In perhaps a sign that Chrome OS hasn’t been a failure, Lenovo plans to release its first Chromebook laptop, which it calls a “rugged” model for K-12 schools.
Before now, only Acer and Samsung have offered computers based on Google’s Web-based operating system. Their first Chromebooks launched in 2011, and both companies released new models late last year, including a $200 laptop from Acer and a $250 laptop from Samsung.
Lenovo’s newly unveiled ThinkPad X131e Chromebook runs on an Intel processor (no word on which one) and has an 11.6-inch, 1366-by-768 resolution LED display. It also has three USB ports, HDMI output and VGA output. A blog post from Google says the X131e lasts 6.5 hours on a charge, and it weighs about four pounds. A bumper for the top cover, stronger corners, and reinforced hinges account for the laptop’s rugged design.
Lenovo only plans to sell its Chromebook to schools at volume bid pricing of $429 and up, starting February 26. The company hasn’t said whether it’ll release any Chromebooks for consumers.
It’s nearly impossible to write about Chromebooks without discussing why they should exist. The common argument against these machines is that similar Windows laptops can be had for roughly the same price without restricting you to a computer that only runs Google’s Chrome browser and can’t install any other software.
My feeling has been that Chromebooks—or the really good ones, at least—provide an Apple-like experience at a fraction of the cost. No, you can’t find all the applications you might want in a Web browser, just like you can’t get Microsoft Office on an iPad or play all your favorite computer games on a MacBook. But the Chromebook performs its core function of Web browsing very well, and a lot of the little things—weight, thickness, boot times and quality of the keyboard and trackpad—are better than what you’d get on a comparably-priced Windows machine.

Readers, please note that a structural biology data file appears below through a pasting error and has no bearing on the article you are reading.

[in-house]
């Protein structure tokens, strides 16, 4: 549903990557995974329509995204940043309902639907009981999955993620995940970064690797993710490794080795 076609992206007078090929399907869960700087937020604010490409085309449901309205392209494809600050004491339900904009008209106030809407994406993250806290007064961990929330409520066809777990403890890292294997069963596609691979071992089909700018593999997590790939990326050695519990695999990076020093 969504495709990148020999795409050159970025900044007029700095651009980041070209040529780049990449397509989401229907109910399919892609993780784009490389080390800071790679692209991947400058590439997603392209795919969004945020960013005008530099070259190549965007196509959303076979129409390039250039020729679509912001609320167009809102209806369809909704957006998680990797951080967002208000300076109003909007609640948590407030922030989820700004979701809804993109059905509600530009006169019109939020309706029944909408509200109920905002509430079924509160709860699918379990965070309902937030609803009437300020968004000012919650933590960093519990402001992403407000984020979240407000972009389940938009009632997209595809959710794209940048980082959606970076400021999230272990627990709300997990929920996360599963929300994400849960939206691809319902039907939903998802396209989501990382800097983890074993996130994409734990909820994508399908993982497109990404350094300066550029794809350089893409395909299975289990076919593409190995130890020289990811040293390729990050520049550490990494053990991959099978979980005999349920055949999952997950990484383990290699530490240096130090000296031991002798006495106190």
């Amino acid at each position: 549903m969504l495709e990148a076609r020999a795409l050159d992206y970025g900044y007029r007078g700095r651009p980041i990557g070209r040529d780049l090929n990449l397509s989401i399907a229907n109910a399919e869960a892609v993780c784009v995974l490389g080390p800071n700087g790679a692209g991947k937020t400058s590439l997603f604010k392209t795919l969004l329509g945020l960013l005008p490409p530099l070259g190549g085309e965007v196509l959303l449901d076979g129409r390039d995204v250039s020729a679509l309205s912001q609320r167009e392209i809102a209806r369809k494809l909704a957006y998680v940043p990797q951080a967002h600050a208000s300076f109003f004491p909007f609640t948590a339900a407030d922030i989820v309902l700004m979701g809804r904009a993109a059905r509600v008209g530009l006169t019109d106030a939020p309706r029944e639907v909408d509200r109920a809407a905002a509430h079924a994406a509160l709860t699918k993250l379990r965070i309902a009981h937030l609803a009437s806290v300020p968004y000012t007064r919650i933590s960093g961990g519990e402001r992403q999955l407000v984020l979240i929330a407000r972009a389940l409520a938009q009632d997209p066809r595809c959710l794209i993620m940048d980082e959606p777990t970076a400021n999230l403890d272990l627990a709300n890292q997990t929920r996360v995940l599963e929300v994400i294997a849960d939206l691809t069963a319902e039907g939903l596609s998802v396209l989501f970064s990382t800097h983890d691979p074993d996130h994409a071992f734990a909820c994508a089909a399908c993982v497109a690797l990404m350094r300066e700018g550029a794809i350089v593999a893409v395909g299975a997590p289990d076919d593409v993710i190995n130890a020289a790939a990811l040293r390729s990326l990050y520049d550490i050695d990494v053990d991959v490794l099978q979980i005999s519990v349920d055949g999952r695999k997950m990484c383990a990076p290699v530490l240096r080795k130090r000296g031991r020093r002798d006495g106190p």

I know this from experience, having purchased Samsung’s $450 Series 5 550 Chromebook late last year. I brought it with me to CES 2013 last week, and used it as my primary laptop to carry around and to file stories from the show floor. It always booted up quickly, was light on my shoulder and was a pleasure to type on. Not all Chromebooks are as well-suited for the task—Acer’s $200 model, with its bulky construction and three-hour battery, is a bit puzzling to me—but the $450 model was a great travel laptop. I can’t say the same for most sub-$500 Windows machines.
Also, price is a consideration. Lenovo’s Windows-based X131e, for instance, starts at $539. Schools could some money by getting Chromebooks instead, and they won’t have to worry about viruses or deal with installed software.
It’s unclear if Lenovo plans to do more with Chromebooks in the future, but there are rumors of a Chromebook with a touch screen in development (though rumors of a late 2012 launch didn’t pan out). Maybe Lenovo, with its many experiments in convertible Windows 8 machines, would be a good candidate to release one.